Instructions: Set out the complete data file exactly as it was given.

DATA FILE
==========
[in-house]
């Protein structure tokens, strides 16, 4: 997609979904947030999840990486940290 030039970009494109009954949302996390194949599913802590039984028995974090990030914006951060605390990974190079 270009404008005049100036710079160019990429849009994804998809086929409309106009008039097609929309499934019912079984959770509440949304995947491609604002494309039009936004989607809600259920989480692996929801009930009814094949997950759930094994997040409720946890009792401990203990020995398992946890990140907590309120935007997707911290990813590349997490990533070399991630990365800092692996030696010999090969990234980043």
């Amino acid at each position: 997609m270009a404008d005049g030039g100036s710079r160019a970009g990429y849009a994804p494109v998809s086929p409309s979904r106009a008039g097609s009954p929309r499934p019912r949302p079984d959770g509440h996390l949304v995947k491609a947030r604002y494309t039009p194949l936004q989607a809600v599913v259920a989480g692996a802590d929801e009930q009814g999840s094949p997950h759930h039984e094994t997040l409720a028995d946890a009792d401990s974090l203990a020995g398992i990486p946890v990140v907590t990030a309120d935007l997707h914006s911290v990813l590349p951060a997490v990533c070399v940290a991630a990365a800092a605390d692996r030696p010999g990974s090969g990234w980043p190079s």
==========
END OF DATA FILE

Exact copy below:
[in-house]
């Protein structure tokens, strides 16, 4: 997609979904947030999840990486940290 030039970009494109009954949302996390194949599913802590039984028995974090990030914006951060605390990974190079 270009404008005049100036710079160019990429849009994804998809086929409309106009008039097609929309499934019912079984959770509440949304995947491609604002494309039009936004989607809600259920989480692996929801009930009814094949997950759930094994997040409720946890009792401990203990020995398992946890990140907590309120935007997707911290990813590349997490990533070399991630990365800092692996030696010999090969990234980043």
């Amino acid at each position: 997609m270009a404008d005049g030039g100036s710079r160019a970009g990429y849009a994804p494109v998809s086929p409309s979904r106009a008039g097609s009954p929309r499934p019912r949302p079984d959770g509440h996390l949304v995947k491609a947030r604002y494309t039009p194949l936004q989607a809600v599913v259920a989480g692996a802590d929801e009930q009814g999840s094949p997950h759930h039984e094994t997040l409720a028995d946890a009792d401990s974090l203990a020995g398992i990486p946890v990140v907590t990030a309120d935007l997707h914006s911290v990813l590349p951060a997490v990533c070399v940290a991630a990365a800092a605390d692996r030696p010999g990974s090969g990234w980043p190079s």